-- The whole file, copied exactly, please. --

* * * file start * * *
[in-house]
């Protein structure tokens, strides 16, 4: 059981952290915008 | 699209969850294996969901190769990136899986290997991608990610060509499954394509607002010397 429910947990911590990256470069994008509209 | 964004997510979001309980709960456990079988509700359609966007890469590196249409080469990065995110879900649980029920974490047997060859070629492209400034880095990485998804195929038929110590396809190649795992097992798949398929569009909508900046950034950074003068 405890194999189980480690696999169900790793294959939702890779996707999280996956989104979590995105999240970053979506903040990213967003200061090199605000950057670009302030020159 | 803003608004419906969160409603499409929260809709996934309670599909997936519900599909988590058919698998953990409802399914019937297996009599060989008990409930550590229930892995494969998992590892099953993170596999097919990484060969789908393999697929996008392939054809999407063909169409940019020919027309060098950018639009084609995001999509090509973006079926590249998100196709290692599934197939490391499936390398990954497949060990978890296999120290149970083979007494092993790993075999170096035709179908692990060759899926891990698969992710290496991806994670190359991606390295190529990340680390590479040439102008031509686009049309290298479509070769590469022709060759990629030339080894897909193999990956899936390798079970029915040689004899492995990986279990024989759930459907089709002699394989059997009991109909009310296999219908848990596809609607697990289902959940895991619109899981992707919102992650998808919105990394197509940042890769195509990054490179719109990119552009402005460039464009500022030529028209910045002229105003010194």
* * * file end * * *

[in-house]
């Protein structure tokens, strides 16, 4: 059981952290915008 | 699209969850294996969901190769990136899986290997991608990610060509499954394509607002010397 429910947990911590990256470069994008509209 | 964004997510979001309980709960456990079988509700359609966007890469590196249409080469990065995110879900649980029920974490047997060859070629492209400034880095990485998804195929038929110590396809190649795992097992798949398929569009909508900046950034950074003068 405890194999189980480690696999169900790793294959939702890779996707999280996956989104979590995105999240970053979506903040990213967003200061090199605000950057670009302030020159 | 803003608004419906969160409603499409929260809709996934309670599909997936519900599909988590058919698998953990409802399914019937297996009599060989008990409930550590229930892995494969998992590892099953993170596999097919990484060969789908393999697929996008392939054809999407063909169409940019020919027309060098950018639009084609995001999509090509973006079926590249998100196709290692599934197939490391499936390398990954497949060990978890296999120290149970083979007494092993790993075999170096035709179908692990060759899926891990698969992710290496991806994670190359991606390295190529990340680390590479040439102008031509686009049309290298479509070769590469022709060759990629030339080894897909193999990956899936390798079970029915040689004899492995990986279990024989759930459907089709002699394989059997009991109909009310296999219908848990596809609607697990289902959940895991619109899981992707919102992650998808919105990394197509940042890769195509990054490179719109990119552009402005460039464009500022030529028209910045002229105003010194």